Too many salon owners spend money on an ad, or a flyer, and somehow expect a flood of customers simply because they placed the ad. It’s an enduring mystery to me how so many business owners think the mere running of an ad should be enough in itself to generate business.
Yet the information about what makes great advertising – for the salon business, for any business – has been public knowledge for more than a hundred years.
It was six o’clock on a May evening in 1905 when John E. Kennedy sent a note up to A. L. Thomas, the senior partner of the Lord & Thomas advertising agency. Thomas was just getting ready to leave the office when the messenger brought him the note. It read as follows:
“You do not know what advertising is. No one in the advertising business knows what advertising is. No advertiser knows for certain what advertising is. If you want to know, tell this messenger that I should come up. I’m waiting in the lobby downstairs.”
It was signed: “John E. Kennedy.” Thomas read the note with an amused smile then handed it to Albert D. Lasker, the junior partner in the firm and said to him, “Well, you have been asking this question for years and nobody has yet satisfied you. Maybe here is the answer…You see the man.”
Albert Lasker saw Kennedy that night. It wasn’t until 3 o’clock in the morning before they left the building. And when Lasker left that night, he had the answer to what advertising was. What Kennedy told him that night was simple. Advertising is
And the core skill of ‘salesmanship in print’ is in creating a compelling offer – then building a story around that offer which virtually forces the reader to keep reading.
Most business owners are too lazy to bother with this. About the best that most can bother with is a plain and simple discount. For example,
“Half price waxing!”
That’s not an offer. All it does is train your clients to expect a discount. It devalues what you sell. And it takes money right out of your wallet.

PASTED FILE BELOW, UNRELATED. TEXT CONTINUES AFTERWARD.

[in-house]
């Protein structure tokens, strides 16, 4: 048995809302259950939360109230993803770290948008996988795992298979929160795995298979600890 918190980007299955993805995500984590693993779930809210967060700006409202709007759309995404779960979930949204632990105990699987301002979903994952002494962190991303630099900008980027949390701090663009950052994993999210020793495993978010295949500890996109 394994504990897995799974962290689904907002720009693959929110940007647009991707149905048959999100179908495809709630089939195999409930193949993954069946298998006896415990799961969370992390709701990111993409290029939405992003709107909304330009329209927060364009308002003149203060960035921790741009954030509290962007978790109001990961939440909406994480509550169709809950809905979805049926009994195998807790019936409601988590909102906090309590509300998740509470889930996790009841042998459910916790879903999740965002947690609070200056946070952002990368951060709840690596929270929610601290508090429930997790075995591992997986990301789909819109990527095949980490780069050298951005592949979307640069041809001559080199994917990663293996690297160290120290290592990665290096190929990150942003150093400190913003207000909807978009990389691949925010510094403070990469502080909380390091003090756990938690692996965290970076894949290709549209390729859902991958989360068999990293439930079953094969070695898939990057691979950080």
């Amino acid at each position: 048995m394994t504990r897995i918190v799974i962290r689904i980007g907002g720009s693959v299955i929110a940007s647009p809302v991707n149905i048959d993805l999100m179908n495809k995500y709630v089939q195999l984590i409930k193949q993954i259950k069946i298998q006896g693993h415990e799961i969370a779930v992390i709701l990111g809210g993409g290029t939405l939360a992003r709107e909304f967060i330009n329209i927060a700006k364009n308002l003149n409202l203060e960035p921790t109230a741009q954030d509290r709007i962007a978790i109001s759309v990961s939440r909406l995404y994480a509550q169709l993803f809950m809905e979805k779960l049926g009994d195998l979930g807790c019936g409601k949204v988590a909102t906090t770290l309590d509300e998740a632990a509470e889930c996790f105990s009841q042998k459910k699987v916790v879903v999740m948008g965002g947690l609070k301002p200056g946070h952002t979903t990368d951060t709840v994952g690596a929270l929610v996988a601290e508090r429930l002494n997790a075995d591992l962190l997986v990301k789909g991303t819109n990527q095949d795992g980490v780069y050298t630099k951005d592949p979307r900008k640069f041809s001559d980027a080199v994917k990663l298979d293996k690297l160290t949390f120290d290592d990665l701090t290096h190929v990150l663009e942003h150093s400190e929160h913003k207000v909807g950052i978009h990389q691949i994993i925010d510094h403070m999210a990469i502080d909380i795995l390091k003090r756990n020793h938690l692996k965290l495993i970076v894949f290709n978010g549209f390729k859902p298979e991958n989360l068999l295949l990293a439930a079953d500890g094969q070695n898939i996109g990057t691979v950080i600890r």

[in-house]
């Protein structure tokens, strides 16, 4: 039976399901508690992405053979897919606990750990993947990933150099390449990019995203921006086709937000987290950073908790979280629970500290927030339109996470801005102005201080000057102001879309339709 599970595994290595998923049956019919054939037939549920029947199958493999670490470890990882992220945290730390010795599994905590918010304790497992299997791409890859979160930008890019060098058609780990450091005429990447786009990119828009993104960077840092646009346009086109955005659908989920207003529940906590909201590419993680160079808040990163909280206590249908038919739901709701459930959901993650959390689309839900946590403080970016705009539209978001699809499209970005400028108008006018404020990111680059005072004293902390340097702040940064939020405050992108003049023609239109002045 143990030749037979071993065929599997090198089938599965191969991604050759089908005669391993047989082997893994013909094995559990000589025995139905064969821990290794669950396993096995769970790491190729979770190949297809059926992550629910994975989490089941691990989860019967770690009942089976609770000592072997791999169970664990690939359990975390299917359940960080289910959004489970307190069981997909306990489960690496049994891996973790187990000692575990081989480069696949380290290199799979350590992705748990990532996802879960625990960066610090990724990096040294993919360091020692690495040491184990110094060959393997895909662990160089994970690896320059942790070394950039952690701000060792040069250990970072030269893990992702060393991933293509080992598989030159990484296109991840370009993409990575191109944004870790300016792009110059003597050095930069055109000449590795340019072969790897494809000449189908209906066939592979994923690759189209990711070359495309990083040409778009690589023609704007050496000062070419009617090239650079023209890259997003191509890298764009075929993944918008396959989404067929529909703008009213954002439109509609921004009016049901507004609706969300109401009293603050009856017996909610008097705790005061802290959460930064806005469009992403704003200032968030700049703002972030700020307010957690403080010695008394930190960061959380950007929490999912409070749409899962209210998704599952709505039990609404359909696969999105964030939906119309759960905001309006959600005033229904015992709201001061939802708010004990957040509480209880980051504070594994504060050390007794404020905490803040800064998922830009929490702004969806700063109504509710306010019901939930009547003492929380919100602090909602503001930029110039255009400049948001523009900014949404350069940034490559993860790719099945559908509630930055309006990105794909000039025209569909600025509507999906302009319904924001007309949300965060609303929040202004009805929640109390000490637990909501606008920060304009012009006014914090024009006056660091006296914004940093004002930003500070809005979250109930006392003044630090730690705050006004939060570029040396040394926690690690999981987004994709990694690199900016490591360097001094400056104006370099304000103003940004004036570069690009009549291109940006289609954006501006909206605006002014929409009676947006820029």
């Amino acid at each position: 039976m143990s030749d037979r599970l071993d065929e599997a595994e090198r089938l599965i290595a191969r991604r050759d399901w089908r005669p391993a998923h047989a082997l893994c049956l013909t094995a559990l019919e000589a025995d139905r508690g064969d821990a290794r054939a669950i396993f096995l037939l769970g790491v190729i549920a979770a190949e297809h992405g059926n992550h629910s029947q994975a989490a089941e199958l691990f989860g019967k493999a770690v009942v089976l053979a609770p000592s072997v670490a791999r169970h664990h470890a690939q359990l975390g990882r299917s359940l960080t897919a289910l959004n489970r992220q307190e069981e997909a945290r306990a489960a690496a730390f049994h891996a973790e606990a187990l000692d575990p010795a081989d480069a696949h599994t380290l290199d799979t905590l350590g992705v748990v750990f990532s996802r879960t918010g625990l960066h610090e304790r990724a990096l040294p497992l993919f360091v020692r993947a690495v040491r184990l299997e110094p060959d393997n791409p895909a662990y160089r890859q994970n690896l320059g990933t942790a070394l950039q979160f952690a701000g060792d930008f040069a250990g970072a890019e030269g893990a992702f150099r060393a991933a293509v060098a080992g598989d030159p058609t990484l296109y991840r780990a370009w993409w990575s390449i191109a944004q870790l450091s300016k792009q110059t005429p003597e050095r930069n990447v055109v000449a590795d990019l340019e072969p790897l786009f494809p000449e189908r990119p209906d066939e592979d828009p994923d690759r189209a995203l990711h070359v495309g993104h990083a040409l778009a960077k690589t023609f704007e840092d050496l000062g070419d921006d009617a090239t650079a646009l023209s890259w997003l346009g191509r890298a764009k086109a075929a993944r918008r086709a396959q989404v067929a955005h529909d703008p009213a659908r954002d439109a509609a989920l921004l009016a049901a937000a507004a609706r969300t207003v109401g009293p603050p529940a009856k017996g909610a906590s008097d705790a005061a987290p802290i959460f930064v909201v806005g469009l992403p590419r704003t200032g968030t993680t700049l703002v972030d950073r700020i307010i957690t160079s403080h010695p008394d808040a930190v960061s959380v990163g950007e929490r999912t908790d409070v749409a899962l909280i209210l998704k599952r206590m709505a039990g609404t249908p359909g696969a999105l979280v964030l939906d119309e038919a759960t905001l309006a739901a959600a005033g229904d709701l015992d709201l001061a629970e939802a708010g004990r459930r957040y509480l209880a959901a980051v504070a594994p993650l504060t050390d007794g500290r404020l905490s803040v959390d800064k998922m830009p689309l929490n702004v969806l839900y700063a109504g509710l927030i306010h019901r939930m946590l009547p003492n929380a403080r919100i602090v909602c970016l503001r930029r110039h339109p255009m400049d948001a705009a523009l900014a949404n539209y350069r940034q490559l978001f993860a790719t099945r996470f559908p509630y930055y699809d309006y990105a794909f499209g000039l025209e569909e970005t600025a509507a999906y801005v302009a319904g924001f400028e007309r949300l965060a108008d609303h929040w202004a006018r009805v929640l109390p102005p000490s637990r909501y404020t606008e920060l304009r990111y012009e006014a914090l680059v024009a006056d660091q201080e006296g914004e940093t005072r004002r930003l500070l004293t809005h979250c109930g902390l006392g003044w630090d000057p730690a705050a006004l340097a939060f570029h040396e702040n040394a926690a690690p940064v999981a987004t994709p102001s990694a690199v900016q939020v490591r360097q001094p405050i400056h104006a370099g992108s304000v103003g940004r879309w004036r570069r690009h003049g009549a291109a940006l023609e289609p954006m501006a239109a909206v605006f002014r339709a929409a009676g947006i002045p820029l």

But it doesn’t take much effort to do so much better. Take a look around at what you already do in your salon or spa – things you currently provide your clients for free, in the normal course of business.
Now, what if you put a notional value on each and every one of these things?
A stylist will typically give a client a brief scalp massage during the shampoo. A beauty therapist might, in the normal course of doing a facial, relax the client with a soothing hand massage, some eyebrow grooming, perhaps a mini pedicure.
All of these things have a value. Yet, if they’re merely provided as a freebie, without declaring that value, then in the client’s mind they are worth…nothing.
It’s only when you clearly ascribe a defined value of each and every ‘extra’ service that you provide, that you create in the mind of the client what we call in marketing ‘perceived value’.
Worldwide Salon Marketing member salons will know all about this. The hundreds of ad, flyer and sales letter templates in the Essential Salon Owner’s Marketing Toolkit, and in the Members Only ‘sealed section’ of this website, all contain some form of what we call
Once you ‘get’ this, it suddenly becomes easy to create massive added value – and it allows you to actually increase prices under the valued-added ‘shelter’.
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